City may have won the league - and may yet win the Champions League - but it's Manchester United who remain undefeated kings of branding, as the emergence of two films at the end of a relatively undistinguished campaign attests. Next week sees the release of Alex Ferguson: Never Give In, a biographical account of either the club's greatest or second greatest manager, directed by its subject's son; this week, we get The United Way, a very selective survey of post-War Old Trafford life, produced by ITV Sport figurehead Matthew Lorenzo, narrated by Eric Cantona (who also takes a script credit), and featuring exclusive interviews with varyingly prominent former players, from Brian Kidd through Arthur Albiston and Kevin Moran to David Beckham and, er, Ryan Giggs. I say selective, because the film, directed by Mat Hodgson, is really only interested in two teams, and then maybe only in one of those: the Busby Babes, first seen being stalked round the training ground by a young (and yet still somehow old-seeming) Frank Bough, and the shining Class of '92, which is where Becks and Giggsy come in, weaving their on-pitch magic to the strains of "I Am the Resurrection". What fell in between these two distinct eras has been tamped down into mere second-act struggle, and in the case of the Docherty and Atkinson years, revisited as a joke, very much not the United way. Shrug off the years of discontent, and polish the silverware: this may be not just the United way, but the way of all brands.
As extended corporate promotional videos go, The United Way is at least semi-watchable. It doesn't deviate notably from the proven footy-doc formula of highlights from The Big Match interspersed with talking heads recruited to ring similarly nostalgic bells, but I was struck by the range of those talking heads. Someone, whether Hodgson or Lorenzo, has a contacts book big enough to encompass erstwhile players, managers and executives, an attendant who survived British European Airways Flight 609, professional Mancunians (Andy Burnham, Shaun Ryder and Bez, Peter Hook) and - here to discuss the dereliction of the industrial North by the turn of the 1980s - Neil Kinnock and Michael Heseltine. More from all of these would have been welcome; as it is, the film becomes increasingly unbalanced by the psychodrama around Cantona's arrival and departure, reducing even old Golden Balls himself to playing second fiddle. Practically the one stylistic choice Hodgson makes - and this, I suspect, may have been Covid-enforced - is to sit Eric down in a darkened room, from where he sporadically mutters to camera, like a god removed of his dominion. Of course, the film makes a big deal of That Fateful Night at Selhurst Park: strangely, the film forsakes the video evidence in favour of photographic stills that don't quite do justice to the full explosion of retributive rage. Yet that means we're tied to the Nineties for almost the entirety of the second half, with no Ferguson on hand to cut through the emblandishments, and no-one daring to confess what it was really like to be on the receiving end of the hairdryer treatment. Fans of a certain age will likely be happy enough: they'll see more victories in this 90 minutes plus extra time than they have all season, and Hodgson does their blood pressure a favour by stopping before the Glazers enter the frame. That, too, is a conscious omission, though, and one typical of yet another recent British pop-cultural artefact that would rather revisit past glories than ask difficult questions. Editorially, The United Way needed a little less Brasso and a lot more Deep Heat - but then isn't that true of most topflight football nowadays?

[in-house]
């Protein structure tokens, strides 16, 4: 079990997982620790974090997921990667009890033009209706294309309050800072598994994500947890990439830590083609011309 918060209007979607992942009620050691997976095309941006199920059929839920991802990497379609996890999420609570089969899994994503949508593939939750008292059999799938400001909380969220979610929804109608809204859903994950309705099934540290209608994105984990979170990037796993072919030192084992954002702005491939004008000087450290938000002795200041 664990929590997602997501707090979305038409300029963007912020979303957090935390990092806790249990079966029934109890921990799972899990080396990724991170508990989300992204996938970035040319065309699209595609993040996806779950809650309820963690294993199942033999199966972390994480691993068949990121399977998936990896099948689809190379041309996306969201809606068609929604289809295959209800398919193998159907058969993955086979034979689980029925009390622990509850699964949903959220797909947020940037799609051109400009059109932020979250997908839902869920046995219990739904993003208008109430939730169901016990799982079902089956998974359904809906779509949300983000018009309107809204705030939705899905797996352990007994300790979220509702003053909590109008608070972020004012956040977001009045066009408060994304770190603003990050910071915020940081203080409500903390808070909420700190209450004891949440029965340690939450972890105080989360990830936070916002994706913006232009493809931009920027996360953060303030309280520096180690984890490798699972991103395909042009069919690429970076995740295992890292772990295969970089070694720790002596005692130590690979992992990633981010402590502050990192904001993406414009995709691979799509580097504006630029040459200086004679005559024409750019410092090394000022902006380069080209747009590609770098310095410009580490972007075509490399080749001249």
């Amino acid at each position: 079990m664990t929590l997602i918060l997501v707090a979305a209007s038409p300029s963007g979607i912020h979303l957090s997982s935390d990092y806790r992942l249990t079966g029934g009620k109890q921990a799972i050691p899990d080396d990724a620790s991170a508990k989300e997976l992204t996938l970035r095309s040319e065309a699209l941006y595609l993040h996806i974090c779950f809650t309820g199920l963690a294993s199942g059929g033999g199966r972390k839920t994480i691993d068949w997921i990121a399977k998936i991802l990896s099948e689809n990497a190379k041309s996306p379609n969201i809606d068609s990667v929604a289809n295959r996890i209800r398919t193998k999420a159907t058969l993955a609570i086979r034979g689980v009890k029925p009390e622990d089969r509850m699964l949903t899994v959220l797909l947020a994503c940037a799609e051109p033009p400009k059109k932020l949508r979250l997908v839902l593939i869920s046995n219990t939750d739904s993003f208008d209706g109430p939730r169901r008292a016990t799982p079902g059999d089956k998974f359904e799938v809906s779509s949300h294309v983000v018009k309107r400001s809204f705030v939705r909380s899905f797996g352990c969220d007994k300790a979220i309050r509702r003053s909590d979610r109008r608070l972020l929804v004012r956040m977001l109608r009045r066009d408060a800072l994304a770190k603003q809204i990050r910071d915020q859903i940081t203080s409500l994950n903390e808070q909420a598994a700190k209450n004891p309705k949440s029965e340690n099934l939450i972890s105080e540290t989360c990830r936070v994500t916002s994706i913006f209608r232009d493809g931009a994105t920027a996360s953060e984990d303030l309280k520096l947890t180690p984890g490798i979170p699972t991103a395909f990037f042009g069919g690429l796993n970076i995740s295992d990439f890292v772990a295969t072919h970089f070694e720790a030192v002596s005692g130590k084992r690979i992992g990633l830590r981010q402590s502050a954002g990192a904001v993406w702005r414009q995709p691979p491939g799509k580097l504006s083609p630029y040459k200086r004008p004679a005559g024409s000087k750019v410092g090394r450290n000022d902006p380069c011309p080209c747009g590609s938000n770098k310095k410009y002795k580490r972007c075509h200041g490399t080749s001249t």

The United Way opens tonight at the Manchester Everyman, before screening on Sky Documentaries this Monday at 9pm; it is also now available on DVD.